I would like to say that I was looking through my shelves and came across my books by Judy Blume, that would be more normal, but I wasn’t. I was in fact in the shower, the place where inspiration has often struck for many a thing. So, my attentions oddly turned to Judy Blume. I began to think about her books that I loved reading, some of them even over and over and it got me wondering about their relevance for today’s children. So that’s what I am going to explore and answer within this article.

Judy Blume, the American author who many children in the 80s and 90s were clamouring to read, not just in the US, but also the UK. She has written several books crossing all age groups. There are books for young children, teenagers/young adults and adults. The question is: are her books still relevant to today’s youthful readers in 2018 and beyond?

All of her stories have something in common with the contemporary, more newly published books that are read today. That is they all have universal themes of issues, friendship, family and what it is to be growing up into a teenager/young adult and finding your way in the world, with so much going on in life. They also have strong, but believable characters that can be easily related to.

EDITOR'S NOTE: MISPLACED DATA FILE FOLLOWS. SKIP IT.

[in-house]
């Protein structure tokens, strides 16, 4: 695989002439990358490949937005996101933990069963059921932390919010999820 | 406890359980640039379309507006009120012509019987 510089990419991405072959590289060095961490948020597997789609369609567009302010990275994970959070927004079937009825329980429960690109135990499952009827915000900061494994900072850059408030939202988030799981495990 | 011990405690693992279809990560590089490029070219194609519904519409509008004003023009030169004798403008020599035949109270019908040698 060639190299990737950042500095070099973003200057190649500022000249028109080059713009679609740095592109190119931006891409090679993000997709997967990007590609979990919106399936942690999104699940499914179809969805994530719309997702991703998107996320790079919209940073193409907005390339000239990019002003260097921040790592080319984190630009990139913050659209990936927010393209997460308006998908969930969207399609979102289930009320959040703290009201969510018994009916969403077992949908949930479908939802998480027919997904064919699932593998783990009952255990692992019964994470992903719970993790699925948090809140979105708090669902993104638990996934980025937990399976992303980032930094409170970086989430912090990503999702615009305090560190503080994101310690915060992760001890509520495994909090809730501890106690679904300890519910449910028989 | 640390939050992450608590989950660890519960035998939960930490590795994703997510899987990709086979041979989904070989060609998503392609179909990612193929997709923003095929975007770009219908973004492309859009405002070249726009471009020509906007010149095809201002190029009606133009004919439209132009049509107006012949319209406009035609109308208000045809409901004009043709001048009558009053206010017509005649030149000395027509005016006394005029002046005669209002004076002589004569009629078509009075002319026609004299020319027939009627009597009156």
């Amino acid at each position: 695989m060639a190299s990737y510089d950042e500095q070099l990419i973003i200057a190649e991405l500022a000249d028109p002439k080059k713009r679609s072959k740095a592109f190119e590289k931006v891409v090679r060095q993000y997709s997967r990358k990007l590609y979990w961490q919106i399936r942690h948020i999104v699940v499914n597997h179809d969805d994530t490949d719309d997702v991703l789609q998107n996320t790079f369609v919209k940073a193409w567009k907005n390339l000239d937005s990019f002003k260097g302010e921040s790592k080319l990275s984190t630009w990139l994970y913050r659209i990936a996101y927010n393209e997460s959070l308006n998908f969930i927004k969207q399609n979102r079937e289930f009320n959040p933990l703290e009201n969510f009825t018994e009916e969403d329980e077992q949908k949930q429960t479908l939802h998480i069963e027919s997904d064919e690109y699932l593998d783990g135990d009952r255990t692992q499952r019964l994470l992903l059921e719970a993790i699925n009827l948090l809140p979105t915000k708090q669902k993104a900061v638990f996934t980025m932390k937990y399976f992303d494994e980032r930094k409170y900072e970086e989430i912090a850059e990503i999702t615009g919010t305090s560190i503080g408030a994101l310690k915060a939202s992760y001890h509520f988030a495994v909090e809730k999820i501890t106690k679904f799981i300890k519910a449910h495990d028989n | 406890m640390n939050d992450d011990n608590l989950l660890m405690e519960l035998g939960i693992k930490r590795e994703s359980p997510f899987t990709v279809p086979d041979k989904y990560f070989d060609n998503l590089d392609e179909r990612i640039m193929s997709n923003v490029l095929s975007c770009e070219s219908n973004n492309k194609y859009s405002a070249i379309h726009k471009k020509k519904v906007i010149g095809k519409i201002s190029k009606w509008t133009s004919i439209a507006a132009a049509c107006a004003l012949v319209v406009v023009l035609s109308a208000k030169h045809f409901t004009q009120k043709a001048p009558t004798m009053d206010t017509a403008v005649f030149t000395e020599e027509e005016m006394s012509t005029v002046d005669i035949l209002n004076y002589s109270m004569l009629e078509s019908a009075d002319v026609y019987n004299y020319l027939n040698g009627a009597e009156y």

These issues aren’t just universal, but still exist today. Take Blubber for example. A book about a girl who joins a new school and happens to be overweight and yet endures being bullied terribly over her appearance. This still goes on in today’s society. The book is also about building resilience and courage to tell someone, to a certain extent as well as friendship. This too is useful for children to read today. Bullying still happens in today’s society!

Blubber

The Fudge series, starting with Fourth Grade None and ending with Superfudge will still be found as being fun for children to read today. Children still get up to mischief, have friends and family. Her character, Sheila, within this series also has a book of her own called Sheila the Great has themes of friendship and also that feeling of perfection, even though you know you’re not and yet that’s what you feel you have to project to the world. Children to different degrees, still have these feelings as they try to find their way in life and feel that need to impress all the time. They have in the past and I dare say they will into the future too.

Judy Blume Fudge

Just As Long as We are Together, it’s sequel: Here’s to You Rachel Robinson and Starring Sally J. Freedman all have historical aspects within them. The difference that Just As Long as We are Together and Here’s to You Rachel Robinson are written in the present time. Well. the 80’s anyway, but with historical references and race relations, especially within Iggie’s House. The themes throughout them are those of best friends, family and education from a teenager’s point of view. It’s Not the End of the World tackles issues surrounding a family breaking-up and moving ever closer to divorce and all the emotions.  Parents still divorce and children still try to get their fairytale ending. All these books show family and friend issues, which still exist in similar ways as today.

              Just as Long as We're TogetherHere's to you Rachel RobinsonStarring Sally J Freeman as Herself